In 2012, the country reported 122 cases of polio -- accounting for more than half the world's total that year -- but numbers dropped to 53 the following year and just six in 2014.

    Will we reach global eradication?

    To date, smallpox remains the only human disease to have been eradicated. The parasitic disease Guinea worm is a close contender to be the second, with only 12 cases reported this year, as of August 31.
    The Global Polio Eradication Initiative launched in 1988, at which point 125 countries were affected by polio and the virus paralyzed 150,000 people each year, according to Zaffran. The initiative's original goal was a polio-free world by 2018, but that's been pushed back slightly to 2019 or 2020.
    Achieving that would mean the last case of polio to be reported anywhere in the world has to be this year, as there must be three years without any cases for an end to the disease to be declared.
    Despite the setbacks in Nigeria, the WHO believes eradication is a possibility as long as the recent outbreak is promptly controlled. "The target may slip if we're not able to interrupt transmission in Nigeria rapidly," Zaffran said.
    Globally, 27 cases of wild poliovirus have been reported in 2016. Fifteen were in Pakistan, where insecurity and mistrust of government services have caused problems.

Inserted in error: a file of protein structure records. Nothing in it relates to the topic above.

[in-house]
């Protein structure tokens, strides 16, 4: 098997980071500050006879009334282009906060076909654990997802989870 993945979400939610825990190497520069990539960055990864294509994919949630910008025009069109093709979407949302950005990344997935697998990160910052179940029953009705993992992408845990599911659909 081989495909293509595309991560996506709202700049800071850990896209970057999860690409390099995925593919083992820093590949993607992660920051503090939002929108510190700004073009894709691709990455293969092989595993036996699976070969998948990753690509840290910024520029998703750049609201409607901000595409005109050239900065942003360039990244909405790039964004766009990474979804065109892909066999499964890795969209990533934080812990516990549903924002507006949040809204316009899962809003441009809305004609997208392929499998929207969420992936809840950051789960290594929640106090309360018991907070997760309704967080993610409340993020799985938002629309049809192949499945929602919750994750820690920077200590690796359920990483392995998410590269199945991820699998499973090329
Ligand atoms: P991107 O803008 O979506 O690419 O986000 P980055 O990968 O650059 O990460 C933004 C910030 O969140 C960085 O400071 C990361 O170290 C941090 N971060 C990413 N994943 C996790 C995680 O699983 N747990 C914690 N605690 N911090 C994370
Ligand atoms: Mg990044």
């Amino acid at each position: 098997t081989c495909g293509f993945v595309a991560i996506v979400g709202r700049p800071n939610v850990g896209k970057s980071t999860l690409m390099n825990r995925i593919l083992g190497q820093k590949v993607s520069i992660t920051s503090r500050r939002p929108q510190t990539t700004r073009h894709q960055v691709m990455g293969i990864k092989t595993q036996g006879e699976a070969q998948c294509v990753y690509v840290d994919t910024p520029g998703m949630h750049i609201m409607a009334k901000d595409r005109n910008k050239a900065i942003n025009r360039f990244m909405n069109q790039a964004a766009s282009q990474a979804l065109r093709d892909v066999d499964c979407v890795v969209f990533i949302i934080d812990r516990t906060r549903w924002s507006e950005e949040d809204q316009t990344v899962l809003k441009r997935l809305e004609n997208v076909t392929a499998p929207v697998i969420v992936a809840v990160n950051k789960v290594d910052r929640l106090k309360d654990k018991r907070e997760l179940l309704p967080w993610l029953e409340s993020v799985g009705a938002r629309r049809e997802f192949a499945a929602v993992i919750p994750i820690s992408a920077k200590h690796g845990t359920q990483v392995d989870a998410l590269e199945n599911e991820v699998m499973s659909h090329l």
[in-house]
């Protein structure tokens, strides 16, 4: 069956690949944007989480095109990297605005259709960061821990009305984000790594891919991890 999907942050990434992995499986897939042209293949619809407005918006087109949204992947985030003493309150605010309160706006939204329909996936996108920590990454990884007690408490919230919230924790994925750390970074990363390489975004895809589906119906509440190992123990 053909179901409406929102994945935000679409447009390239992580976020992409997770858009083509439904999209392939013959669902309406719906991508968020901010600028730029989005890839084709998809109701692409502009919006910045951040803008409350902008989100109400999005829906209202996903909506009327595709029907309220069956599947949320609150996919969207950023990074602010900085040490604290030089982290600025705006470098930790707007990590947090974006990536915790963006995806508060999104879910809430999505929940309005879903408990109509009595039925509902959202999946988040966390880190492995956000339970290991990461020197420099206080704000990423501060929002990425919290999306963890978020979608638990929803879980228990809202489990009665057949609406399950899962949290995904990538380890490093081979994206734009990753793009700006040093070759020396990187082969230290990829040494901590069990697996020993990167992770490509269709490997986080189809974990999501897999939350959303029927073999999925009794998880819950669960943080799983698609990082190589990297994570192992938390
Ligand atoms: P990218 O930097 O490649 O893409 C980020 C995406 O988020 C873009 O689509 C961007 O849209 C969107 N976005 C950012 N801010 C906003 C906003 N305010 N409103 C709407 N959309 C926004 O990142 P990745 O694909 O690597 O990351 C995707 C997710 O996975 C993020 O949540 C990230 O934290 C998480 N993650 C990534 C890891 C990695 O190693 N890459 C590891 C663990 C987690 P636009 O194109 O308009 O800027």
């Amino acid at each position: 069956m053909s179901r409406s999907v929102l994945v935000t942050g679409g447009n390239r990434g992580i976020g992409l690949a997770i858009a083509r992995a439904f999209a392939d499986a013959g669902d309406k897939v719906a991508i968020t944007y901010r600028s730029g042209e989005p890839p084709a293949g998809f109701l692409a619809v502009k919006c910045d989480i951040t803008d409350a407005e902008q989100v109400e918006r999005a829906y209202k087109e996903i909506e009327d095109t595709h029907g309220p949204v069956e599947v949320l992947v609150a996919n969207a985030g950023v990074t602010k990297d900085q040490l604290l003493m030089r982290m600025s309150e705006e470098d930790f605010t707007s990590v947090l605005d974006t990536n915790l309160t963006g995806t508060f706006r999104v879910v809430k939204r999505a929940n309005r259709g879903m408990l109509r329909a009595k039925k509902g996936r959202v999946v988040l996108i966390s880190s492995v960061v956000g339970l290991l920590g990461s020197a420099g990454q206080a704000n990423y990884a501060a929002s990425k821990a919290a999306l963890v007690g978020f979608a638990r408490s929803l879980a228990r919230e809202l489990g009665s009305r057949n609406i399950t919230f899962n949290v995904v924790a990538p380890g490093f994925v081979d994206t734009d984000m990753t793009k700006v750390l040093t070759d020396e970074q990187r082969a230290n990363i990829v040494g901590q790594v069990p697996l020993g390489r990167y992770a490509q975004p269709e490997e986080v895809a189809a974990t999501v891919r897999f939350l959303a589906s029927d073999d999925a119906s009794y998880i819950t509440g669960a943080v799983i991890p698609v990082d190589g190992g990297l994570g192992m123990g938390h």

"There's been a breakdown of trust between the government and communities," said Sona Bari, a WHO spokeswoman on polio eradication. Bari explained that access to people has improved in Pakistan in recent years thanks to partnerships with local leaders and the use of community vaccinators. But quality services are lacking.

    A global emergency?

    In 2014, the WHO declared polio a public health emergency of international concern. Sixty percent of polio cases at the end of 2013 were due to international travel, and evidence suggested this was aided by adult travelers to affected regions. The disease is completely preventable by vaccination, but states that are conflict-affected or otherwise fragile can have weakened immunization services and access to vaccines, and the virus could spread if it enters regions where people are unprotected.
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    "Other countries need to be alert," Bari said. "So much of the world is polio-free that any polio anywhere poses a risk."
    After the declaration, an international response was urged to stop spread of the virus beyond the three countries listed as endemic for the disease. Nigeria was removed from the list in 2015.
    No cases have been reported through international transmission this year, but the risk posed by low vaccine coverage and fragile states keeps polio classified as a public health emergency of international concern. Officials want to make sure the world is ready and to truly end polio by the start of the next decade.
    "If Nigeria has taught us anything, it's that we can't be complacent," Bari said. "(But) our hope is that we can stop transmission this year."